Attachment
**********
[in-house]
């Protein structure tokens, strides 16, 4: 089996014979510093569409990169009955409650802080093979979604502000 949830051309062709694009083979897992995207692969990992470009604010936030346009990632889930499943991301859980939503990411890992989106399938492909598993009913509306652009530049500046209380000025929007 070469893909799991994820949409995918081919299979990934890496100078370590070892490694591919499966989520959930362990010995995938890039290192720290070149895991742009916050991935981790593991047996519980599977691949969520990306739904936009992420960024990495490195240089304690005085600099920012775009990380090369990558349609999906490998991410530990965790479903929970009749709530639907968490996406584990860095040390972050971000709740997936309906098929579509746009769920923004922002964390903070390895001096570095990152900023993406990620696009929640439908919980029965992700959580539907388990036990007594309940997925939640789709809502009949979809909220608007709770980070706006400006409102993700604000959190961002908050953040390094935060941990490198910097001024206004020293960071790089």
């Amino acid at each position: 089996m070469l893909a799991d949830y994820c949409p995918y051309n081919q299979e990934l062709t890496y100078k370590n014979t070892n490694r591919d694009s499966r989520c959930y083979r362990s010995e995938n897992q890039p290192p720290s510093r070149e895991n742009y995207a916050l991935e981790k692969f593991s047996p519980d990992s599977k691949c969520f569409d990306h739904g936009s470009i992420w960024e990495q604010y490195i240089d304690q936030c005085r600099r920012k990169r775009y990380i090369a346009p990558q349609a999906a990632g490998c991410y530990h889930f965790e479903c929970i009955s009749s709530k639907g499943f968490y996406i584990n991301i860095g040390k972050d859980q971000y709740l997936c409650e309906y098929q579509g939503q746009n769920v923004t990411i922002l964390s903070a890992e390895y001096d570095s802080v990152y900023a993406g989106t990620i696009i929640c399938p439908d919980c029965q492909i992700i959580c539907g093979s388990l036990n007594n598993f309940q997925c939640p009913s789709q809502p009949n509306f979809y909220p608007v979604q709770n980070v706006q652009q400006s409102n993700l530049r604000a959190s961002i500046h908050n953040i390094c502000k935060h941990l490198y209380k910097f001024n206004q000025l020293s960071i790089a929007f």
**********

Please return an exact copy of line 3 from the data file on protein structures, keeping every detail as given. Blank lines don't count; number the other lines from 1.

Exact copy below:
């Amino acid at each position: 089996m070469l893909a799991d949830y994820c949409p995918y051309n081919q299979e990934l062709t890496y100078k370590n014979t070892n490694r591919d694009s499966r989520c959930y083979r362990s010995e995938n897992q890039p290192p720290s510093r070149e895991n742009y995207a916050l991935e981790k692969f593991s047996p519980d990992s599977k691949c969520f569409d990306h739904g936009s470009i992420w960024e990495q604010y490195i240089d304690q936030c005085r600099r920012k990169r775009y990380i090369a346009p990558q349609a999906a990632g490998c991410y530990h889930f965790e479903c929970i009955s009749s709530k639907g499943f968490y996406i584990n991301i860095g040390k972050d859980q971000y709740l997936c409650e309906y098929q579509g939503q746009n769920v923004t990411i922002l964390s903070a890992e390895y001096d570095s802080v990152y900023a993406g989106t990620i696009i929640c399938p439908d919980c029965q492909i992700i959580c539907g093979s388990l036990n007594n598993f309940q997925c939640p009913s789709q809502p009949n509306f979809y909220p608007v979604q709770n980070v706006q652009q400006s409102n993700l530049r604000a959190s961002i500046h908050n953040i390094c502000k935060h941990l490198y209380k910097f001024n206004q000025l020293s960071i790089a929007f």